WASHINGTON - Sen. John McCain, casting himself as the embodiment of the Republican Party’s future in the vein of Ronald Reagan, said Thursday the GOP has lost its way and must return to “common-sense conservatism.”
“Though we suffered a tough defeat last week, we will recover if we learn our lesson well and once again offer Americans enlightened, effective and principled leadership,” the Arizona Republican said in a speech that laid out his vision for the party’s path forward — and could set the tone for a potential presidential campaign.
The same day he launched a committee to explore whether to run in 2008, McCain invoked the legacy of Reagan, who won the presidency four years after leading the rebirth of a dispirited GOP following the Republican defeat in the 1976 presidential election.
“We can do it again if we lead and inspire as he did,” the four-term senator told party loyalists. His remarks came a week after a sobering election in which Republicans lost control of Congress and suffered losses at all levels of government.
A maverick who has sought to mend a rocky relationship with the GOP base, McCain delivered his take on the current and future state of the party in a hotel conference room before more than 100 members of GOPAC, a conservative organization that helps elect Republicans. Earlier, McCain touched on some of the same themes before another conservative cornerstone — the Federalist Society. He received standing ovations and hearty applause.
Fifteen months before the first 2008 presidential nominating contests, McCain is positioning himself as the GOP standard-bearer while President Bush takes on lame-duck status and dispirited Republicans search for a road to recovery.
Although the president was not mentioned, McCain’s speech amounted to a criticism of the party under the leadership of Bush, whose popularity is at a low point amid chaos in Iraq and increasing federal spending at home.
“We lost our principles and our majority. And there is no way to recover our majority without recovering our principles first,” McCain told both audiences as he reflected on the 2006 election.
No doubt mindful that the next GOP presidential nominee could end up carrying the burden of a Bush legacy, McCain contrasted the current state of the party with what he called common-sense conservatism. In doing so, he laid out a choice for Republicans: more of the same or a return to Reagan’s ideals.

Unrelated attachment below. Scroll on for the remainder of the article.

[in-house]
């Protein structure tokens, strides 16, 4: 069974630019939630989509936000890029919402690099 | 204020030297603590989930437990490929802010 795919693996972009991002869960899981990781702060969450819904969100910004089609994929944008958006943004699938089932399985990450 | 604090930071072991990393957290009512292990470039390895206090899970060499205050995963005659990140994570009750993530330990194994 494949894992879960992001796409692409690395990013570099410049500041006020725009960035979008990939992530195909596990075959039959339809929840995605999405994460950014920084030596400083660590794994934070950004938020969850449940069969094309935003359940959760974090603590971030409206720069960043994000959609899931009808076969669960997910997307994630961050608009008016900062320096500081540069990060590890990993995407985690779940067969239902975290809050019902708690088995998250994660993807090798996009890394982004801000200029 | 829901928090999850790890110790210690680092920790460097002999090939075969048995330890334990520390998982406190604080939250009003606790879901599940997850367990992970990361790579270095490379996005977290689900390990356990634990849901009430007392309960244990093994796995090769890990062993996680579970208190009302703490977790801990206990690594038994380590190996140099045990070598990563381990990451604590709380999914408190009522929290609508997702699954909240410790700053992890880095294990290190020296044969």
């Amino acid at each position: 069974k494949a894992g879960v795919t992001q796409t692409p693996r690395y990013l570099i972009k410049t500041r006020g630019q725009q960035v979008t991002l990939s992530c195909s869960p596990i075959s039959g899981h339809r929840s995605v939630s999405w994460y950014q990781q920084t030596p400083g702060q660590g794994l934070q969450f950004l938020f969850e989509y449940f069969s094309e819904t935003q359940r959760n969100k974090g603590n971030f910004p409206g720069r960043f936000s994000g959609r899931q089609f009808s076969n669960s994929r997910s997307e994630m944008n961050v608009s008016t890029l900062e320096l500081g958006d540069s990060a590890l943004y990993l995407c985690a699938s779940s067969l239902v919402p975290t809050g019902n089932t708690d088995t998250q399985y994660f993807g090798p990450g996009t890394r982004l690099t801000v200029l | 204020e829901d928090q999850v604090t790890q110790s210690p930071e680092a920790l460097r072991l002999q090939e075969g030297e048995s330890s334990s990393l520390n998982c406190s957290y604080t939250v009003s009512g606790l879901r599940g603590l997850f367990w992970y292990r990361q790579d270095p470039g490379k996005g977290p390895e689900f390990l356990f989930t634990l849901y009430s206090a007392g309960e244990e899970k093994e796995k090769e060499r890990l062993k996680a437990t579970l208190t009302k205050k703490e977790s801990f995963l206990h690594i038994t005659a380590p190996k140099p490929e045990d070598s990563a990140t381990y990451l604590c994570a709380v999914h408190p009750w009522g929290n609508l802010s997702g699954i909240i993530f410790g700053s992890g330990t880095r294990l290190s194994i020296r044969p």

“Americans had elected us to change government, and they rejected us because they believed government had changed us,” he said in a speech in which he cited Reagan, Abraham Lincoln and Teddy Roosevelt. “We must spend the next two years reacquainting the public and ourselves with the reason we came to office in the first place: to serve a cause greater than our self-interest.”
After a dozen years of GOP rule on Capitol Hill, McCain said voters felt Republicans cared more about protecting their incumbency than they did about staying true to core conservative principles such as limited government, fiscal discipline, a strong defense, low taxes, free trade and family values. He urged a return to those tenets.
“Do the right thing, and the politics will take care of itself,” McCain said.
McCain filed paperwork with the Federal Election Commission that will allow him to raise money and travel the country while weighing a bid. The committee’s Web site — www.exploremccain.com — went online a day earlier.
Still, McCain says he will wait until after the Christmas holiday to decide whether to make a second bid for the White House. He lost to Bush in a contentious race in 2000, when the senator was the underdog.
This time, McCain is widely considered the one to beat in a crowded field of
Former New York City Mayor Rudy Giuliani has filed paperwork to test the waters for the GOP nomination, and Rep. Duncan Hunter of California has launched a long-shot bid.
McCain’s other would-be rivals include Massachusetts Gov. Mitt Romney, Arkansas Gov. Mike Huckabee, Senate Majority Leader Bill Frist of Tennessee and New York Gov. George Pataki.